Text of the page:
Platform Equinix® enables healthcare companies to tap into a growing ecosystem of network, cloud and IT service providers, directly and securely interconnecting them. This puts them closer to their patients, customers, suppliers and government departments across a global footprint, enabling them to create agile, cost-effective, digital-enabled services for personalized, outcome-based patient care.

Smart healthcare in action 

Healthcare stakeholders are already embracing digital transformation to improve service capacity and delivery. A 2018 study by IBM1 entitled ‘Incumbents Strike Back’ found that 72% of healthcare companies have, or are planning to deploy, a platform business model to help improve patient care. This also echoed in the findings from the Global Interconnection Index Volume 1,  which predicts that the healthcare industry in Asia-Pacific will grow its use of Interconnection Bandwidth by 74% by 2020. Examples of this digitization are already prevalent across the region.

The use of technology enabled care was mandated as early as 1990 in Hong Kong, meaning the government now holds over 280 terabytes of healthcare data, spanning patient records, clinical notes, drug history, laboratory records and imaging data. In its Smart City Blueprint2, the Hospital Authority will create a Big Data Analytics platform to facilitate healthcare research from 2019.

In 2016, Singapore launched the Healthhub3 web portal and app – a one-stop online health information and services portal. It functions as a digital healthcare companion for citizens, providing information, knowledge, tools and services to help them take greater ownership of their health.

In both of these examples, big data approaches and app-based delivery require low-latency, scalable, interconnected data, incorporating both cloud-based and legacy site-based data resources. Once provisioned, the benefits derived from overlapping data sets, their analyses and result-sharing can empower transformation in the healthcare sector.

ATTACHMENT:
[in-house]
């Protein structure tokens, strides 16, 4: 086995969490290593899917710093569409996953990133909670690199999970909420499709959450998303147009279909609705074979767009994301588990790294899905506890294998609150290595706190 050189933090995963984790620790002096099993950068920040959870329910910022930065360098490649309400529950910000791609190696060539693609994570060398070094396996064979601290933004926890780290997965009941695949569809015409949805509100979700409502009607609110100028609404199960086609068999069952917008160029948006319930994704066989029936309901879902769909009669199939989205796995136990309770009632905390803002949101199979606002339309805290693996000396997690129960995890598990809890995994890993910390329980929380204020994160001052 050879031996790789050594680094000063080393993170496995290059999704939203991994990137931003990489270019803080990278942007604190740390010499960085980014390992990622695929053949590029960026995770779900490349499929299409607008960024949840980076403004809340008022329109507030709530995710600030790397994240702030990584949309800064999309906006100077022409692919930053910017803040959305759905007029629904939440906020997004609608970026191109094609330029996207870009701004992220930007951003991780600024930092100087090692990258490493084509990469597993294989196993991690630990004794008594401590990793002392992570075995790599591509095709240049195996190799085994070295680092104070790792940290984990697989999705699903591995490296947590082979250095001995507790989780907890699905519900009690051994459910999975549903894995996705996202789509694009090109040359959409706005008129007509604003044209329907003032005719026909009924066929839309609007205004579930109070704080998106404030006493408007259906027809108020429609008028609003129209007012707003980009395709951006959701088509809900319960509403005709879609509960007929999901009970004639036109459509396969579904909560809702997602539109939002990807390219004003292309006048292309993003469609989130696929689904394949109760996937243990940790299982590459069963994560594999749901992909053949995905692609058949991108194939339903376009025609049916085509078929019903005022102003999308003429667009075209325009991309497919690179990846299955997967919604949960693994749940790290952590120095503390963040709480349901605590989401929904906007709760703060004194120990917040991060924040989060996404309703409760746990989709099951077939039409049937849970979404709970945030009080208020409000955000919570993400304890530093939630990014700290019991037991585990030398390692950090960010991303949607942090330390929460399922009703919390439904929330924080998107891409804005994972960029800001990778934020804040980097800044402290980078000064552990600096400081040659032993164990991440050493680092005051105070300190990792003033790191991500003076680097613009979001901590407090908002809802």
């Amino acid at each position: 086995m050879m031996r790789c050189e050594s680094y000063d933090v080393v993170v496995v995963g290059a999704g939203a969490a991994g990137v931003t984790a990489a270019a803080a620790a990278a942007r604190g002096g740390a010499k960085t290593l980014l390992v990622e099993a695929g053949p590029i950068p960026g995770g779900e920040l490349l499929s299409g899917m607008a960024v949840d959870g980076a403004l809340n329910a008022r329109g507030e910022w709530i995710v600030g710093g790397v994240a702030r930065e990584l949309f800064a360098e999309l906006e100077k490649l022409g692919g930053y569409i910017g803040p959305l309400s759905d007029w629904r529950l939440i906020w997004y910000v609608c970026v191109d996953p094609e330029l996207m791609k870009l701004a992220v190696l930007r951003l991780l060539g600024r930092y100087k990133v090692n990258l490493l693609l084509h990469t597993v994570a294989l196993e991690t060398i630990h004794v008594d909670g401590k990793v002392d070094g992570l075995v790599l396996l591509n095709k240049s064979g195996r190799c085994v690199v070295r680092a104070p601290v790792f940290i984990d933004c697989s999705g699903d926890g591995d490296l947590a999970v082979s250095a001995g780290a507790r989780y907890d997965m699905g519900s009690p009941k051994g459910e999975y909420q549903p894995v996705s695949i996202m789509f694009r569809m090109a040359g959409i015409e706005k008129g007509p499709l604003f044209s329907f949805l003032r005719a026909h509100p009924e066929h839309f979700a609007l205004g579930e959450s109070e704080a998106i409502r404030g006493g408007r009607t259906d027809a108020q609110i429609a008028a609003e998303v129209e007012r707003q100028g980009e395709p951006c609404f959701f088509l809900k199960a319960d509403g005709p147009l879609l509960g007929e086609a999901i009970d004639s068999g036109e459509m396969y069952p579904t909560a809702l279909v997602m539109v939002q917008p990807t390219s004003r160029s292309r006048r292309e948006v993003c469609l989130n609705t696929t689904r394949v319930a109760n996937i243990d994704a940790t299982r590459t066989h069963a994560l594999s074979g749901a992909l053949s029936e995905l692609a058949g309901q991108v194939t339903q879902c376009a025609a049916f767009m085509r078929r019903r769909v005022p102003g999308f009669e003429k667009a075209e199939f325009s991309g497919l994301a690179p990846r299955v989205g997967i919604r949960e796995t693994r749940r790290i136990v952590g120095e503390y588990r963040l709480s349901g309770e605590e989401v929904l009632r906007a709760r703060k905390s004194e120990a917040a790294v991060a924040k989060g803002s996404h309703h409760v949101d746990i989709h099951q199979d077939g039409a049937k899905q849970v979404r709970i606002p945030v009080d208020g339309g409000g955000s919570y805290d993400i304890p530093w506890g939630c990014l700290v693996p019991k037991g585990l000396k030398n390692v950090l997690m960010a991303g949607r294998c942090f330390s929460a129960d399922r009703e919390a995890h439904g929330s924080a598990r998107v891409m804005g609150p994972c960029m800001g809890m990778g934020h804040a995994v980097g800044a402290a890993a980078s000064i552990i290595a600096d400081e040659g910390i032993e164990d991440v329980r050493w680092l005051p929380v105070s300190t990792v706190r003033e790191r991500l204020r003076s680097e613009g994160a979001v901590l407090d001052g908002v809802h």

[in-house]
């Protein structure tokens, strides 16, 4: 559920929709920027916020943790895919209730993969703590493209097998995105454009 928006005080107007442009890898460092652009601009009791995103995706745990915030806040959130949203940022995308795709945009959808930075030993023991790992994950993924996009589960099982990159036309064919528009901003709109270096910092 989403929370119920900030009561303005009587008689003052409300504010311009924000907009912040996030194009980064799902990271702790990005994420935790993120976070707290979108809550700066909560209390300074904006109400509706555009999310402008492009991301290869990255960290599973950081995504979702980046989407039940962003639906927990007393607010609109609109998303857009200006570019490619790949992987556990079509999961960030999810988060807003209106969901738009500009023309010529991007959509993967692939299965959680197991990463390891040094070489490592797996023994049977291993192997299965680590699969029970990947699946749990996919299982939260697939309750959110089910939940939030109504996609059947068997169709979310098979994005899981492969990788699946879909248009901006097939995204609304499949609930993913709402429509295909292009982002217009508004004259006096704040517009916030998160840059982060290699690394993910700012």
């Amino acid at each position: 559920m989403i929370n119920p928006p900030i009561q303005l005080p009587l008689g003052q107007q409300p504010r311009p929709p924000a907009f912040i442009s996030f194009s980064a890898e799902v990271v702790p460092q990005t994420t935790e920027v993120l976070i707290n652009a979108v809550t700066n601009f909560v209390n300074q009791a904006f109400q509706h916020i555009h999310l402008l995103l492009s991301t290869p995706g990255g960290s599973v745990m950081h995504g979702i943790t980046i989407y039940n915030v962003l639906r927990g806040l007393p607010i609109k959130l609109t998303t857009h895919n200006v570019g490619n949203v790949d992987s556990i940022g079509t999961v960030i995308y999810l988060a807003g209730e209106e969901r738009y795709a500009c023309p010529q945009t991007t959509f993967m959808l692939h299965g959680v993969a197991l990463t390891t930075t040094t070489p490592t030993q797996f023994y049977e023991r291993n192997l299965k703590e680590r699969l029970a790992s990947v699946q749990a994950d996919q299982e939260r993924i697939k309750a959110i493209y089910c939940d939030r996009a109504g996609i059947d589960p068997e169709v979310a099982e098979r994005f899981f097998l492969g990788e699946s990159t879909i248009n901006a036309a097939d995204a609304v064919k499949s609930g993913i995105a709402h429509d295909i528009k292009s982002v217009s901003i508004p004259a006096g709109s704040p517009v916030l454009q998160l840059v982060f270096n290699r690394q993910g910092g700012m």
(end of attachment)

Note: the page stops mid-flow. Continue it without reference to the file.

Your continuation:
In Japan meanwhile, the government is launching initiatives to promote the development of AI and robotics in medical care, medical devices and pharmaceutical R&D. In 2015, the government relaxed regulations to allow the introduction of telemedicine, and Japan’s Revitalization Strategy is spurring investments in IT infrastructure for regional health information exchanges and home monitoring.

The Australian government allocated AU$374.2 million (USD 277.7 million) in its 2017-18 Budget to be invested over two years for the rollout of an opt-out model of My Health Record4 to ensure every Australian has access to their medical data. The Australian Digital Health Agency is creating a seamlessly-interconnected digital healthcare system for Australia, with emphasis on building an evidence base to reassure clinicians and demonstrate to them how digital information-sharing can transform healthcare.

Whilst the majority of healthcare companies in Asia-Pacific have yet to realize the full potential of services that can be delivered if the right ecosystem partners for an IoT platform are in place, progress is being made. New innovations like AR, VR and AI are spaces for technology and healthcare organizations to expand into by not only creating new solutions, but also introducing new models of care delivery. Such technology solutions are already in pilot phases and expected to enter Asian markets by 2025.

With so much transformation taking place in the healthcare sector, those who fail to embrace digitization risk losing market share to disruptors, face profitability challenges and be increasingly exposed to cybersecurity and compliance issues.  In the meantime, for those who understand the importance of ‘smart’ healthcare, interconnection will continue to play a key role in delivering a better user experience and smarter services for the providers and medical professionals that help us take care of our greatest asset – health.

Read more on the Smart City series: